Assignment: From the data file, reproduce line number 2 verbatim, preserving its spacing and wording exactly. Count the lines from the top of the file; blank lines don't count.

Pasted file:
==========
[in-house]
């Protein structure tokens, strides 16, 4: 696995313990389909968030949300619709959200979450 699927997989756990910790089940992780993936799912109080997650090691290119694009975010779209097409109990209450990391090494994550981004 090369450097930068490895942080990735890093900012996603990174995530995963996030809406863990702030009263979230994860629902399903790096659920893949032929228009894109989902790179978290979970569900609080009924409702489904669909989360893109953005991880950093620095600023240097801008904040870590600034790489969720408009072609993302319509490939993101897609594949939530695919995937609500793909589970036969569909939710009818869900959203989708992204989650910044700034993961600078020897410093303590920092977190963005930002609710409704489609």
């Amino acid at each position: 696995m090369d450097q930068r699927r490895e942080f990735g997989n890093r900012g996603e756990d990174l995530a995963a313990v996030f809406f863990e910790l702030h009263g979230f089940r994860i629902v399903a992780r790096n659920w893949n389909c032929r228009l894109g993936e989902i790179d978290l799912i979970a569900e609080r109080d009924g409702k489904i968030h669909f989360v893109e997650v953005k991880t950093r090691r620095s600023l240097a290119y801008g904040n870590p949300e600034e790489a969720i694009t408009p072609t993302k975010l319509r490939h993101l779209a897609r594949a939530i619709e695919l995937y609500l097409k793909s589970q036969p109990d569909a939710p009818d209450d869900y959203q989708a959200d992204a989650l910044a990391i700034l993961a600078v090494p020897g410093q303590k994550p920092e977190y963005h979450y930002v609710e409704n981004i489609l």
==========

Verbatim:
């Protein structure tokens, strides 16, 4: 696995313990389909968030949300619709959200979450 699927997989756990910790089940992780993936799912109080997650090691290119694009975010779209097409109990209450990391090494994550981004 090369450097930068490895942080990735890093900012996603990174995530995963996030809406863990702030009263979230994860629902399903790096659920893949032929228009894109989902790179978290979970569900609080009924409702489904669909989360893109953005991880950093620095600023240097801008904040870590600034790489969720408009072609993302319509490939993101897609594949939530695919995937609500793909589970036969569909939710009818869900959203989708992204989650910044700034993961600078020897410093303590920092977190963005930002609710409704489609």